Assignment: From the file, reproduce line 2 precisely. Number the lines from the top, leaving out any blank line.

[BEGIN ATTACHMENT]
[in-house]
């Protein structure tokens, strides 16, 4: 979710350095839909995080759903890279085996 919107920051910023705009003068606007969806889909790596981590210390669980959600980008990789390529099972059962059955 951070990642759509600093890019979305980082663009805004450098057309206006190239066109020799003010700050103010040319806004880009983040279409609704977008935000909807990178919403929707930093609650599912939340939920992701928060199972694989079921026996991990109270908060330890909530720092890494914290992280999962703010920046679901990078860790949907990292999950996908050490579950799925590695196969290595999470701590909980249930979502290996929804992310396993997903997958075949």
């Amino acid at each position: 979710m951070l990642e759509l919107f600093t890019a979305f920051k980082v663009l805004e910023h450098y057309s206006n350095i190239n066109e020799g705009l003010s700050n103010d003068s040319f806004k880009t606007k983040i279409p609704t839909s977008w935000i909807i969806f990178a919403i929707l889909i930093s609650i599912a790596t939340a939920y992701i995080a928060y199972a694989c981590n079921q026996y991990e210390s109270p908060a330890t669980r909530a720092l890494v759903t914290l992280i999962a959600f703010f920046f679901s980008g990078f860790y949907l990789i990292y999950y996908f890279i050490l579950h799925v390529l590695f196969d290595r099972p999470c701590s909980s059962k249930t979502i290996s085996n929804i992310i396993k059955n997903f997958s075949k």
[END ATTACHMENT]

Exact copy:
């Protein structure tokens, strides 16, 4: 979710350095839909995080759903890279085996 919107920051910023705009003068606007969806889909790596981590210390669980959600980008990789390529099972059962059955 951070990642759509600093890019979305980082663009805004450098057309206006190239066109020799003010700050103010040319806004880009983040279409609704977008935000909807990178919403929707930093609650599912939340939920992701928060199972694989079921026996991990109270908060330890909530720092890494914290992280999962703010920046679901990078860790949907990292999950996908050490579950799925590695196969290595999470701590909980249930979502290996929804992310396993997903997958075949």